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On hold for 7 yrs,probe picks up Gujarat riot phone CDs

A set of CDs containing mobile phone records of all calls made in Ahmedabad during the 2002 Gujarat riots,ignored by at least one probe panel but preserved by an IPS officer....

Written by Vikram Rautela | Ahmedabad |
February 6, 2009 2:38:37 am

A set of CDs containing mobile phone records of all calls made in Ahmedabad during the 2002 Gujarat riots,ignored by at least one probe panel but preserved by an IPS officer,is now helping the Supreme Court-appointed Special Investigation Team in the reinvestigation of the ten worst riot cases.

While the Justice G T Nanavati Commission,probing the Godhra incident and the post-Godhra riots,declined to consider the mobile phone records on the ground that it could be legally challenged,the Justice U C Banerjee Commission,which went into the Godhra attack,was said to have taken note of the details but did not place it on record.

Highly placed sources told The Indian Express today that the SIT has taken full cognizance of these CDs without questioning their authenticity.

In November 2004,it was an investigation by The Indian Express which first highlighted the mobile phone details in a six-part series (Three years later,when cellphones ring: Who spoke to whom when Gujarat was burning). The CDs contain records of all cellphone calls made in Ahmedabad from February 25,2002 (two days before the attack on the Sabarmati Express) to March 4.

The Indian Express investigation found that top police officers were in touch with some of the riot-accused,that BJP MLA Maya Kodnani and VHP leader Jaydeep Patel — both have now been declared absconders — were in the riot-hit areas at the time of the massacres,and that top police officers knew ex-Congress MP Ehsan Jafri was being burnt but did nothing to help him.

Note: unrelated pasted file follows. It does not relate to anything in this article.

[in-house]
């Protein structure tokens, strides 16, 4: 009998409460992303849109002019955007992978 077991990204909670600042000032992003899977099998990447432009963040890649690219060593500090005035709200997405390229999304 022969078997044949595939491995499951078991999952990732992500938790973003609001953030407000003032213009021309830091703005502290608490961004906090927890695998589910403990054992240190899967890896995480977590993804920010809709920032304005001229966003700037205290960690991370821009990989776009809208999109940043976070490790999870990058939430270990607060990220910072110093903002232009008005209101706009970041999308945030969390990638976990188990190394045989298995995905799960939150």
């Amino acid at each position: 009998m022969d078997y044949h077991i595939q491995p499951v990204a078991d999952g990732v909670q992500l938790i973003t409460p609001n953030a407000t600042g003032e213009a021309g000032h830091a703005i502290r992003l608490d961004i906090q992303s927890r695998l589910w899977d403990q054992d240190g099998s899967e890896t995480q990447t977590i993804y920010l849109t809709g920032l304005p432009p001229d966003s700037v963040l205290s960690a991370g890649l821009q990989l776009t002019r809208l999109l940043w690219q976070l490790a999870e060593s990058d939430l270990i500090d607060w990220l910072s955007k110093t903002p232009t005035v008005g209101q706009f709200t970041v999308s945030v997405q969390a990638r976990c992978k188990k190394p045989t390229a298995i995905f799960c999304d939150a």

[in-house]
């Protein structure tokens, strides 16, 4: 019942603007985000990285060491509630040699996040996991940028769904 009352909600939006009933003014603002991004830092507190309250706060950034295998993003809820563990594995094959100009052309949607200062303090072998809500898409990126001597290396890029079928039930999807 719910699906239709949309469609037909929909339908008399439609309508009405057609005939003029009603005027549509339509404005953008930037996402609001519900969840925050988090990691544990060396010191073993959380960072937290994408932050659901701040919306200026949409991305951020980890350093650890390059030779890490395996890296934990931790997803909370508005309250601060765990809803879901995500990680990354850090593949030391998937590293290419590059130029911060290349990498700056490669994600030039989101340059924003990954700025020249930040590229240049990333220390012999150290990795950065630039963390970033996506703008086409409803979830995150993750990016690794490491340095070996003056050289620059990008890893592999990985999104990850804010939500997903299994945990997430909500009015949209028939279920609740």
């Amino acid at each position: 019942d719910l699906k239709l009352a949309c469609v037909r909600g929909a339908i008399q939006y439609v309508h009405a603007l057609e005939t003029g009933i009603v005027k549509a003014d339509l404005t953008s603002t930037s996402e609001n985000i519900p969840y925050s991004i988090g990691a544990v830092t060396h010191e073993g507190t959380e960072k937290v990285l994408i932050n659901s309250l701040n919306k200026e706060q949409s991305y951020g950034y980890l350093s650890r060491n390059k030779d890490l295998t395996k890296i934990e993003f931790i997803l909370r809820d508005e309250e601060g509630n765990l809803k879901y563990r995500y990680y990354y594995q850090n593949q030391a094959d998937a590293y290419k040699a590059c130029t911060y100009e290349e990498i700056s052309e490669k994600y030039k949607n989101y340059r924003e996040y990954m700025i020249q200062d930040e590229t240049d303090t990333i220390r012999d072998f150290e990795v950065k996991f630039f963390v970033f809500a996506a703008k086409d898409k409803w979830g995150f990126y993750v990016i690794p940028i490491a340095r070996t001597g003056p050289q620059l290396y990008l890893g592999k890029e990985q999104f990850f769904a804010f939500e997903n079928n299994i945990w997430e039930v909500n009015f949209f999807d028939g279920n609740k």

IPS officer Rahul Sharma,now a DIG with the CBI (Economic Offences) in Mumbai,had submitted copies of the CDs to the SIT in June 2008 when he was called to depose. As DCP (Control Room) in Ahmedabad,he had tracked the phone records and compiled them in CDs.

“I had submitted copies of these CDs before the Justice Nanavati and Justice Banerjee inquiry commissions. This was the third set of copies I had with me,” Sharma said in his statement to the SIT.

The SIT has relied heavily on the interpretation of the data in the CDs. “It took us almost six months to analyse this huge data. It was on the basis of these findings that we got a clear picture of who was where on February 28,2002 and we prepared questionnaires for the accused and suspects accordingly,” said an SIT officer who did not wish to be identified.

In October 2004,Sharma,appearing before the Nanavati Commission,caused a stir when he took out copies of the CDs from a bag and placed it before the panel. Shunted to Surat after the riots,Sharma kept a copy of the CDs. “The Nanavati Commission never used these CDs as a piece of evidence. Part I of the report which was tabled in the state Assembly last year makes no mention of these CDs,” said Mukul Sinha,advocate for rights group Jan Sangharsh Manch.

In 2005,Sharma submitted copies of the CDs to the Banerjee Commission. “Since the inquiry commission focused only on the Godhra carnage,these records,which mainly contained calls made in and around Ahmedabad,were not of much use to the Commission though it did take note of these CDs,” said the SIT officer.

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